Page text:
If Davos made people ‘feel like a kid-in-a-candy shop’, then the Energy Forum in Sopot, Poland triggered the same feeling among energy geeks. This year’s edition was held on 16-18 December 2013, and featured debates about about energy situation in Central Europe, the outlook for gas markets in Europe, the role of renewables in the national energy systems and how Germany’s ‘Energiewende’ will impact neighbouring countries. One could learn about the electricity grids between Lithuania and Poland; which direction Ukraine looks when it comes to its energy policy and how the Norwegian energy system influences Central Europe. Participants also discussed ‘local’ issues such as the role of coal, shale gas and nuclear energy in the Polish economy.
The event was a great opportunity to have a quick ‘crash course’ on what the Polish energy system currently looks like and what we can expect in the coming years. You can find some of the presentations and materials here.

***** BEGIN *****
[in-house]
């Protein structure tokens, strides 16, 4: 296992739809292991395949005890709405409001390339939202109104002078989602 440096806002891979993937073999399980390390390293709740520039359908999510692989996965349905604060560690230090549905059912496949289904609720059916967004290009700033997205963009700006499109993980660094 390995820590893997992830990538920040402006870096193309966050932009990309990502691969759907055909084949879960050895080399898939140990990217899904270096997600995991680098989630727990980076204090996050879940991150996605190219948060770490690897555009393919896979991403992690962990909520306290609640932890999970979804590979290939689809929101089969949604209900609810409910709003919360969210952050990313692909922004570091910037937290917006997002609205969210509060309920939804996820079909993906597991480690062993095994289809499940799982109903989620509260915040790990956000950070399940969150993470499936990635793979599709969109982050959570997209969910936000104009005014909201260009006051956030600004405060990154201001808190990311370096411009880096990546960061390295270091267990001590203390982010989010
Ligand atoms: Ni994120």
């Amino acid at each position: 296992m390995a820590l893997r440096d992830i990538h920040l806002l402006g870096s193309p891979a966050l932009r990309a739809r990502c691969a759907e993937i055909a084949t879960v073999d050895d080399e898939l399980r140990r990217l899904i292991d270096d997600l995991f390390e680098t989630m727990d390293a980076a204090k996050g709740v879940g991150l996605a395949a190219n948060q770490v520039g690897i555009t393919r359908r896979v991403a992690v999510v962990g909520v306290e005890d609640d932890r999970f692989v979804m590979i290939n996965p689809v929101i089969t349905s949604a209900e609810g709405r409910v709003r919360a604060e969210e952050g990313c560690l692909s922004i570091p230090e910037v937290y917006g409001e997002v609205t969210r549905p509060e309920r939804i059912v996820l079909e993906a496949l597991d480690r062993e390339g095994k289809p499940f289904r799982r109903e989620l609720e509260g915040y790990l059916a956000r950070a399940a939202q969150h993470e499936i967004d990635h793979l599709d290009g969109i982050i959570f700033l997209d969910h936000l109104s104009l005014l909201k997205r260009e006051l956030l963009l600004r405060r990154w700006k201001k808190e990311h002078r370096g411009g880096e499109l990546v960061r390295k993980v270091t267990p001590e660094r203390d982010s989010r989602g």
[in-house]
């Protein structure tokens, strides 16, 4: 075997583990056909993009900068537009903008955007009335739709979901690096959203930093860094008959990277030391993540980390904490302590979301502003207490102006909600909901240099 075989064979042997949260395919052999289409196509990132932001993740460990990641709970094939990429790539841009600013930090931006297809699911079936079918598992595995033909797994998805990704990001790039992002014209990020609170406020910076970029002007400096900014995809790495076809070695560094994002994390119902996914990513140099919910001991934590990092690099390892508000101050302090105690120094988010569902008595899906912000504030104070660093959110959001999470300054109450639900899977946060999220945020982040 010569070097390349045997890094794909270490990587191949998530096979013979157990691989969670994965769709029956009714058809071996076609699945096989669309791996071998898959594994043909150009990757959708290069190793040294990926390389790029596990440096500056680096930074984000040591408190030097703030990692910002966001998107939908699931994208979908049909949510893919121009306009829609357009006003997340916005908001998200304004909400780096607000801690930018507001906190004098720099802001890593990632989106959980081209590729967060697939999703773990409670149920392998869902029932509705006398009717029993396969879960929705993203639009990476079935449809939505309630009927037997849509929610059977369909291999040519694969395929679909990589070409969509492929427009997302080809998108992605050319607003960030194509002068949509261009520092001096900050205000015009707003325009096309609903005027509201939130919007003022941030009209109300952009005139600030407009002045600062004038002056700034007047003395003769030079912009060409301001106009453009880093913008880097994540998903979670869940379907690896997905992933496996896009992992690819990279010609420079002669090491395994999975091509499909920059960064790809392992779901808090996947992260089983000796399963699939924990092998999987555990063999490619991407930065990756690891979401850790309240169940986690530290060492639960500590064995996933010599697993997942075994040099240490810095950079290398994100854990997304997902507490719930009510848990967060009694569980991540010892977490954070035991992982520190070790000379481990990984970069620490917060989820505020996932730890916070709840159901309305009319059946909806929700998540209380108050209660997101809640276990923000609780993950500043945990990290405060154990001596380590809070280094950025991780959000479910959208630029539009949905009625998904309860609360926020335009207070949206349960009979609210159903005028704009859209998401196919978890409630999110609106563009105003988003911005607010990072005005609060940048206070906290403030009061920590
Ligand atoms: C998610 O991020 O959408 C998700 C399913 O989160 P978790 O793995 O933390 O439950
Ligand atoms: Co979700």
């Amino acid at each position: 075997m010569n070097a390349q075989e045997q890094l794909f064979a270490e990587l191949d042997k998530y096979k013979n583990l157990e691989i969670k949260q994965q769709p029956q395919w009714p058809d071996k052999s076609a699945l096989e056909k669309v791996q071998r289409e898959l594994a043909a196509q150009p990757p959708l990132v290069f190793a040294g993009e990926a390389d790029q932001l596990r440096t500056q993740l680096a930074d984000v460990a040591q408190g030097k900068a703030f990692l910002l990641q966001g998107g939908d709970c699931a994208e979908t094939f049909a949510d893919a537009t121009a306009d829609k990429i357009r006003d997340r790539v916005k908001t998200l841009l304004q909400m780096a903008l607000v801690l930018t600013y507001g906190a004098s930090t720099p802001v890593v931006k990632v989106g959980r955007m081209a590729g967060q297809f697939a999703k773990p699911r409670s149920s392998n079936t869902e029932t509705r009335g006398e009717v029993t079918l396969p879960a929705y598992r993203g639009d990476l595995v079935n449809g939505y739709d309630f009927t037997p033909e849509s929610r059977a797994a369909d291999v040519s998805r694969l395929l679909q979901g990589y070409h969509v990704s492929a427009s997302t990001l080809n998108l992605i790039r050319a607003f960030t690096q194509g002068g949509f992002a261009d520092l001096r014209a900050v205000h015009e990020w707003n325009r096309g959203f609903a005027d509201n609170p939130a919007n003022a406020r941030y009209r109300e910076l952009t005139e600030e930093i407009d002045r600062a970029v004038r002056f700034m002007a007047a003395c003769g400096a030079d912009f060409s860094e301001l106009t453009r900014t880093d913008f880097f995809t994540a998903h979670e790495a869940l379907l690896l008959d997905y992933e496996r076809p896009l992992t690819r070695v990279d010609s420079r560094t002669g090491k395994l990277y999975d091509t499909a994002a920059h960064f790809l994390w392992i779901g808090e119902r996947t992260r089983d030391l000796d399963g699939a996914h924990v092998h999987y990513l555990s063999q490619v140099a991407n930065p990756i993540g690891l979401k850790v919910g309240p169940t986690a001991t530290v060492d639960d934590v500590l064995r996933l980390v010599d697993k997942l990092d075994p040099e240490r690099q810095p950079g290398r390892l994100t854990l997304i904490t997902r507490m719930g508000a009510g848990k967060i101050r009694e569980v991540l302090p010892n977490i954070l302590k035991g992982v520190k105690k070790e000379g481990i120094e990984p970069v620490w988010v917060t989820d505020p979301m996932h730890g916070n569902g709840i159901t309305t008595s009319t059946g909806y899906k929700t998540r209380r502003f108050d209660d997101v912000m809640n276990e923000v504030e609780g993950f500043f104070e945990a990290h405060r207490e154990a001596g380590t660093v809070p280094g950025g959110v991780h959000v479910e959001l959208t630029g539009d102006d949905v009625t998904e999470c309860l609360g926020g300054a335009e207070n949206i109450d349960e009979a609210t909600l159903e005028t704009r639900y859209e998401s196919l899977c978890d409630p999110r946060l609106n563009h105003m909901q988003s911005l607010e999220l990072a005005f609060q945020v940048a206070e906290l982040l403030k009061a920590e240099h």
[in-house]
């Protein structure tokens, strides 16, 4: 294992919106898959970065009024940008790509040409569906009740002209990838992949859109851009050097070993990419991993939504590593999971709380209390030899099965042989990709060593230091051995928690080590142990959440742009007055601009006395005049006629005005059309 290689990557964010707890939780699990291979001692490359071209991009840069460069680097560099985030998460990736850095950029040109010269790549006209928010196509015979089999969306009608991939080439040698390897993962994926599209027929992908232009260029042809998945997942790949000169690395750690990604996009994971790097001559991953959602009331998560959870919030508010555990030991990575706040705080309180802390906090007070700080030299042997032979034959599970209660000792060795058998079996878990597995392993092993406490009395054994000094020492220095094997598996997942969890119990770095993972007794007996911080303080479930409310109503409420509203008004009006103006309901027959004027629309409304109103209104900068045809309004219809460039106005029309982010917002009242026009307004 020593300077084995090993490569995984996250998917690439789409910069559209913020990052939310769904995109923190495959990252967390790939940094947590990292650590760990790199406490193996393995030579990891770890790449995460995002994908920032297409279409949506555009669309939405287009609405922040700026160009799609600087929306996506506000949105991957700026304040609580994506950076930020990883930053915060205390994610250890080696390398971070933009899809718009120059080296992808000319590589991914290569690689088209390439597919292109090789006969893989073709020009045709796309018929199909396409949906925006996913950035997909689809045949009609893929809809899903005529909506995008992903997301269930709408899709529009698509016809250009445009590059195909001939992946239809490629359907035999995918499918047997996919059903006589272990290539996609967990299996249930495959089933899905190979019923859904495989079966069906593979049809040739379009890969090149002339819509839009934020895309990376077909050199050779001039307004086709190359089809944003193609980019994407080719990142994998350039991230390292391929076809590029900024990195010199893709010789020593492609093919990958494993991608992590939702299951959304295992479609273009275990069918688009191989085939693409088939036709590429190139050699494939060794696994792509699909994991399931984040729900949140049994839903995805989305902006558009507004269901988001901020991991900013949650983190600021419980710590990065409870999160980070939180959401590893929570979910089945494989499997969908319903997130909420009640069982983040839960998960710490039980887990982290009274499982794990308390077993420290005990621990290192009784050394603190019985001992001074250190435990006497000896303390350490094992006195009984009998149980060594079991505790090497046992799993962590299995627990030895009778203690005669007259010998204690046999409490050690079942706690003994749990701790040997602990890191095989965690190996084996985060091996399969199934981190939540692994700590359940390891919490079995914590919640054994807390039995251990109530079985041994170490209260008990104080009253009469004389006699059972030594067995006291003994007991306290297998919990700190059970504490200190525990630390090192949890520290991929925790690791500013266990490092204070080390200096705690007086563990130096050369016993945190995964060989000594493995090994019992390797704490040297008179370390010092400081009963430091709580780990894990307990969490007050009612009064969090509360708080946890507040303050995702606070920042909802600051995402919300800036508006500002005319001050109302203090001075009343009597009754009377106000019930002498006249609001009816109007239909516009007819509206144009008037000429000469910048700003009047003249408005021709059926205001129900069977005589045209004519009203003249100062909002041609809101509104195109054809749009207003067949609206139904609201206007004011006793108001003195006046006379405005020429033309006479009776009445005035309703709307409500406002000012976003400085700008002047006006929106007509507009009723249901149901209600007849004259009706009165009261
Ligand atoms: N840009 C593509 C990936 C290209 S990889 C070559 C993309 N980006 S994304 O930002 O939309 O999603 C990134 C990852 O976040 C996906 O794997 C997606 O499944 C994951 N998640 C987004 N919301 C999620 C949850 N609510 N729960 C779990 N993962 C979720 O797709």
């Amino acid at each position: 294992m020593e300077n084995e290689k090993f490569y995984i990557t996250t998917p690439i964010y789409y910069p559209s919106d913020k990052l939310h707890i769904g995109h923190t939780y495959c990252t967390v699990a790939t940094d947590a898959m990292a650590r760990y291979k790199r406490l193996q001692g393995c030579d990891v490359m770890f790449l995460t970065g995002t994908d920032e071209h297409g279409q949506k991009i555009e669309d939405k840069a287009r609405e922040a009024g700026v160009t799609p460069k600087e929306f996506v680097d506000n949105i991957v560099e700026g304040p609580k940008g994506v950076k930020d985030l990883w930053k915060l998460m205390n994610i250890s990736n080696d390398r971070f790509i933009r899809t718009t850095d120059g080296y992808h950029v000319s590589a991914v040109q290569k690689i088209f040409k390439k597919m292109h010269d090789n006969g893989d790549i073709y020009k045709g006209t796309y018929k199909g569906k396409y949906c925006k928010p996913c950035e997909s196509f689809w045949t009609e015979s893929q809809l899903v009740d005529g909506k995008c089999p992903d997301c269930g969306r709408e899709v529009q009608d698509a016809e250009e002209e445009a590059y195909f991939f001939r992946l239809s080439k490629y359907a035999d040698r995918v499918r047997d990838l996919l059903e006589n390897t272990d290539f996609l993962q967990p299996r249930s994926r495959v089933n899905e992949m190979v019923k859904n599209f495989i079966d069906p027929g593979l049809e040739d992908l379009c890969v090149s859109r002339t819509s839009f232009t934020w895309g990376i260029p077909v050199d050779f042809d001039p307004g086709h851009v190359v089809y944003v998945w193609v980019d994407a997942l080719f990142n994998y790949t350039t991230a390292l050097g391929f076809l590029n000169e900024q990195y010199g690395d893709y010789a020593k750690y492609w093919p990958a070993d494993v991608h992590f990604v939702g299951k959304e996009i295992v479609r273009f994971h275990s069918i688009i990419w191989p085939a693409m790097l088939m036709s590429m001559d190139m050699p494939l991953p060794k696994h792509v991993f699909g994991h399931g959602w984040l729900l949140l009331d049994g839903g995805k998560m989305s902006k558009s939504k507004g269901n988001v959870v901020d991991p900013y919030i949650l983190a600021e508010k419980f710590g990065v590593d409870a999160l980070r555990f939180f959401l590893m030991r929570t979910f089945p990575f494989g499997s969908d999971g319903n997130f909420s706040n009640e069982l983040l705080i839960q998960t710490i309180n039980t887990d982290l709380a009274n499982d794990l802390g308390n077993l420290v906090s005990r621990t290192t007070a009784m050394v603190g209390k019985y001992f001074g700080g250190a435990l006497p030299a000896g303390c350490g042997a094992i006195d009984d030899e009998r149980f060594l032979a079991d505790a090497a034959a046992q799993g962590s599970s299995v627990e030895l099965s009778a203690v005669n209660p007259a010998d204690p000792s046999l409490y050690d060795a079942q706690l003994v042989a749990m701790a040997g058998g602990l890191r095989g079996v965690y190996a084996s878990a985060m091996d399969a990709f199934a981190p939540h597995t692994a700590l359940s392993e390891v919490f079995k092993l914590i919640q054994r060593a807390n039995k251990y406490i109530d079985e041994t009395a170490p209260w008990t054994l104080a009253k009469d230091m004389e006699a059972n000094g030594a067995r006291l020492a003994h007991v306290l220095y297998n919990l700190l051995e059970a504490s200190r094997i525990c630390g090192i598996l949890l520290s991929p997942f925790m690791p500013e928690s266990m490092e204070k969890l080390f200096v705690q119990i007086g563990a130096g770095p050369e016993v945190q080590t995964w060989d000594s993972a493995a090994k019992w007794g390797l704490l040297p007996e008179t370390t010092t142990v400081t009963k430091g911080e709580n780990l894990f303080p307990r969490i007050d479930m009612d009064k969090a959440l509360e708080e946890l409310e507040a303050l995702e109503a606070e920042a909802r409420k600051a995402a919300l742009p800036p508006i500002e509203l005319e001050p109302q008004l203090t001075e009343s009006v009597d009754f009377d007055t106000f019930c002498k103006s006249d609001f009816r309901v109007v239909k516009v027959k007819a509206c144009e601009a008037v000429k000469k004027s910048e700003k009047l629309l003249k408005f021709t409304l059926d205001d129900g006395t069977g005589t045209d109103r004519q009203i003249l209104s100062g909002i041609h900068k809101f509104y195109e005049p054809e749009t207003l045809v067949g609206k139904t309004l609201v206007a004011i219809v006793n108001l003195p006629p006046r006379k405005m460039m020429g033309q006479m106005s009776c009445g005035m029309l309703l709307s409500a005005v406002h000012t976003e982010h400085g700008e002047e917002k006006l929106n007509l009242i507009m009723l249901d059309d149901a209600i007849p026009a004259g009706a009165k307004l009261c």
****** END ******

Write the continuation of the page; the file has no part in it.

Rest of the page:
Did you know?
- At the beginning of 2014, Poland will publish its 2050 energy strategy, which will showcase the direction the country would like to take in the next 30+ years. While details remain unknown, shale gas and trans-border gas connections will be featured. Security of supply will be also included in the strategy;
- In 2014, The Polish National Fund for Environmental Protection and Water Management will distribute 240 million Euro to support development of renewable energy in the country;
- In 2014 Poland may obtain 202 million Euro from the sale of CO2 emission rights, while in 2015 this figure could rise to 245 million Euro;
- The three biggest suppliers of electricity in Poland predict a 6 percent drop in the price of electricity in 2014;
- Polish shale gas regulation will most probably be sent for consideration to the Council of Ministers at the beginning of 2014;
- By the end of next year, Gas Transmission Operator Gaz-System will allocate 192 million Euro into the expansion of Polish gas infrastructure;
- A new Polish Law on Renewable Energy will come into force at the beginning of 2015.
And finally next year Poland and nine other Eastern European Counties will celebrate their 10th anniversary of EU accession. Much has changed since that time and countries are still very busy with improving their energy systems, ensuring security of supply and working out their own energy path.
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